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    @SergioTulentsev I'm not sure about Russia, but that is true for the U.S. and some other countries. For example, you need a U.S. transit visa if you're flying from Asia to South America with a layover in LA. The reason for this is that many U.S. airports don't have a 'transit area.' International departures and domestic departures are all mixed together in the same concourses, so you must clear immigration before you can enter the departures area. Transiting passengers make up a very small percentage of passengers in the U.S., so it doesn't make any sense to design airports around them here. – reirab Jul 9 '15 at 0:31
9

You do not need a visa for flying over a country. Even better, for connecting flights you can often even land at an airport and change the plane without a visa of the country the airport is in - although this does seem to depend on the airport and the terminals used by the flights in question and it's prudent to verify this with the carrier or the airport in advance on every flight. You obviously will need a visa for leaving the airport.

See Do U.S. citizens need a Russian transit visa?

2

As the other answers make clear, you do not need a visa to over-fly a country. (By the way, you'll almost certainly also pass over Mongolia, China and South Korea.)

In cases where you do need a visa, it is always your responsibility to obtain it. The airline will never do that for you.

0

If you were to land and connect to another flight a few days later you will in general need a visa, but in some cases even that is not necessary. If you land in Moscow, you can stay in the Novotel Moscow Sheremetyevo Airport Hotel without a visa:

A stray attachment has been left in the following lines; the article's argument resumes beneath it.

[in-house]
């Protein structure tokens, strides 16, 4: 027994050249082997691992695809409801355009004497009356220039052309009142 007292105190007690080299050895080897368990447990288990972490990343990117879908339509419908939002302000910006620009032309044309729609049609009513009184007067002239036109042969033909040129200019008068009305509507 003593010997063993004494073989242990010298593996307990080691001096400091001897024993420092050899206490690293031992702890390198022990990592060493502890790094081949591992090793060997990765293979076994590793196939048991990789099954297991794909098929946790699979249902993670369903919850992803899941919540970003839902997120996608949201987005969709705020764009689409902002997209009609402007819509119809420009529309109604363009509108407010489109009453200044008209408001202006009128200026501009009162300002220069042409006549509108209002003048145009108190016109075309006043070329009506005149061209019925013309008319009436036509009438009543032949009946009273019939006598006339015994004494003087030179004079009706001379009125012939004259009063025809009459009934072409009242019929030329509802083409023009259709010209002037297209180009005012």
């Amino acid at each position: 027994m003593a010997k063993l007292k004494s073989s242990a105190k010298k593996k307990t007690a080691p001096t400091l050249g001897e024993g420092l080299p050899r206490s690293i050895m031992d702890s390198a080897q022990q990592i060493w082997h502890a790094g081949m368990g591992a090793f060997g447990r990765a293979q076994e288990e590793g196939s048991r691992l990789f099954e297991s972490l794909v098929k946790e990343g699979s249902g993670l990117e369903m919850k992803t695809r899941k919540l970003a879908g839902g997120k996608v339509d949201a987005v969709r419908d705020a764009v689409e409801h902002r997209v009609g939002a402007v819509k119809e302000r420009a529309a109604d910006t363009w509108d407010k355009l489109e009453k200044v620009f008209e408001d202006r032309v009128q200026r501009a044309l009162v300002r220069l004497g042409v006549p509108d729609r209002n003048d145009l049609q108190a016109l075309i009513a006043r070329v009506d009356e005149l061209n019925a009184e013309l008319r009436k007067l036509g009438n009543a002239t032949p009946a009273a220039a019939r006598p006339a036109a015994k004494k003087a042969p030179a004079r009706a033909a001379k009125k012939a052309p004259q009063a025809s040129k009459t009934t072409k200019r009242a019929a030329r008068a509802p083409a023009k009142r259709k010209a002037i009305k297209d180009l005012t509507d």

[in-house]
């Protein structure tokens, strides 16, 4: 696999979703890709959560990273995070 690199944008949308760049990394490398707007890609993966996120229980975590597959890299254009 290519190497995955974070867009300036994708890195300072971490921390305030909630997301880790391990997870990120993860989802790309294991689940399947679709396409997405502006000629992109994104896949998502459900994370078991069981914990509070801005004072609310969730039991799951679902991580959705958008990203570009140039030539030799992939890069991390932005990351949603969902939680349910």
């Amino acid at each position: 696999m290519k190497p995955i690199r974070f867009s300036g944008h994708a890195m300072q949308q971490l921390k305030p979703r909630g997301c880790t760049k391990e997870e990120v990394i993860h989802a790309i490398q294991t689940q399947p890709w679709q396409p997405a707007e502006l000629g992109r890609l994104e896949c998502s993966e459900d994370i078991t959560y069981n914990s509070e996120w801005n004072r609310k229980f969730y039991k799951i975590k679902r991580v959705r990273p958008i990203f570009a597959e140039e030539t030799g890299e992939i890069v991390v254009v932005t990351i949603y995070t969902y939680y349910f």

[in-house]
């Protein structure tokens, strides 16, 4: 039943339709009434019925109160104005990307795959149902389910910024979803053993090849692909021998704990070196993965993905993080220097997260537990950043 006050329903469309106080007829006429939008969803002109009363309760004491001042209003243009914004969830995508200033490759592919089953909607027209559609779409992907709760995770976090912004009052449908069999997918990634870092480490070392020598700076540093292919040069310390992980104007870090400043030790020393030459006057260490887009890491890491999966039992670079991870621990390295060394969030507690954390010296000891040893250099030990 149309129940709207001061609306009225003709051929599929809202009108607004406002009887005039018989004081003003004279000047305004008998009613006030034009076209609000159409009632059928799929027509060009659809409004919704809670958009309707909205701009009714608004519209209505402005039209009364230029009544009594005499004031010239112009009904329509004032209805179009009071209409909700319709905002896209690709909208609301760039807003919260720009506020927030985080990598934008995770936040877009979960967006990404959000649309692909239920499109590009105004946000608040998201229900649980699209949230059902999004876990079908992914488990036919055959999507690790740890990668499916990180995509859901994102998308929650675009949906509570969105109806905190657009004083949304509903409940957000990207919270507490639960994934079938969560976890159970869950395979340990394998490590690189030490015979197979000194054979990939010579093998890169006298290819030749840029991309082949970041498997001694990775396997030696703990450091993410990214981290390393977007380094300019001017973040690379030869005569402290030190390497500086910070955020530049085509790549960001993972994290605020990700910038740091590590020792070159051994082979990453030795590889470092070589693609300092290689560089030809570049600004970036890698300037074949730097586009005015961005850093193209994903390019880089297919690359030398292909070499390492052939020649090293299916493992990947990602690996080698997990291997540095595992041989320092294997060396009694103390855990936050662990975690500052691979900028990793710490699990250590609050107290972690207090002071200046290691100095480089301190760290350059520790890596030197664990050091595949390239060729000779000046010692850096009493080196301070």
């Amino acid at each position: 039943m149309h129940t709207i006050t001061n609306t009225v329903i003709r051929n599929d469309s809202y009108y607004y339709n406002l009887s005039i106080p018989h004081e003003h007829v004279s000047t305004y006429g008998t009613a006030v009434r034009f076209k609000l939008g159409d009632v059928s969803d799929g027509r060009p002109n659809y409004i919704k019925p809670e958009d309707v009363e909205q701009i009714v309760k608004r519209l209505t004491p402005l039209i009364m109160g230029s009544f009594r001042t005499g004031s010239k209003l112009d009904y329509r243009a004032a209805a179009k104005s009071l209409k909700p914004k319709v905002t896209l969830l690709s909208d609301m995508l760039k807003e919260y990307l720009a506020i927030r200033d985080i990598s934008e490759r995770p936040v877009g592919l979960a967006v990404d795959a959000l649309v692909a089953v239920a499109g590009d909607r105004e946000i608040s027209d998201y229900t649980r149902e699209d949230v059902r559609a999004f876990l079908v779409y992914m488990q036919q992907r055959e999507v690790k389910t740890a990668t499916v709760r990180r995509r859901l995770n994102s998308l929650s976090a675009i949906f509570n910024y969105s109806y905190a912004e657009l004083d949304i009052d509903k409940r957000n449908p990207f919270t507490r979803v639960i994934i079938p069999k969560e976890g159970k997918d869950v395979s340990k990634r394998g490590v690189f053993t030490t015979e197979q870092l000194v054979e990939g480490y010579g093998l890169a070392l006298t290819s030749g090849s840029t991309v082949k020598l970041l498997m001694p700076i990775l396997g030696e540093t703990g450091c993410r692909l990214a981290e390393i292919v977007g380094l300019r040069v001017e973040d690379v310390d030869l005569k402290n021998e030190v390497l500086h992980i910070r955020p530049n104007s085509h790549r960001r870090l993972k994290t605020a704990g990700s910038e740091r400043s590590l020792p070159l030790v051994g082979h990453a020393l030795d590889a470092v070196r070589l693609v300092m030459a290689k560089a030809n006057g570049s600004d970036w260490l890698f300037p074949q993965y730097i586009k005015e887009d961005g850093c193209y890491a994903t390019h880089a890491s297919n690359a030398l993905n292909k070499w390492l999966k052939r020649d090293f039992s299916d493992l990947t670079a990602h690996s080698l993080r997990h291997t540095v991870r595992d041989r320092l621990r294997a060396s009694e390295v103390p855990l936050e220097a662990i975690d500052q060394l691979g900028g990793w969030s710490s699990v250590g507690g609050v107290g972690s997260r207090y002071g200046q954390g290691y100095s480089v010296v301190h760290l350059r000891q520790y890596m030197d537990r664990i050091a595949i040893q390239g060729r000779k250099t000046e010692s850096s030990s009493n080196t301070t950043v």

The Novotel Sheremetyevo Airport is the only hotel available for transit passengers who do not wish to obtain a Russian visa, although they are accommodated in a separate part of the hotel and kept under constant supervision.

  • I think there are some special cases where you must have a transit visa even if you will not leave the airport transit area. For example, this page says that people traveling onward to Belarus or Kazakhstan always need transit visas. – Nate Eldredge Jul 8 '15 at 22:04
  • Or if they use different airport. There are many airports in Russia (or even in Moscow) thqn just Šeremeťjevo. – Vladimir F Jul 9 '15 at 16:25
  • I've updated the answer in response to you comments! – Count Iblis Jul 9 '15 at 16:33
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Transit visa is not necessary for Russian overflight

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    Sources? Explanations? – CMaster Jul 8 '15 at 8:39
  • A well intended and accurate answer; would you please support it with some substantive info about why you feel this way? – Gayot Fow Jul 8 '15 at 10:28
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1.transit visa is not necessary for russian overflight. 2.you do not need a transit visa unless you land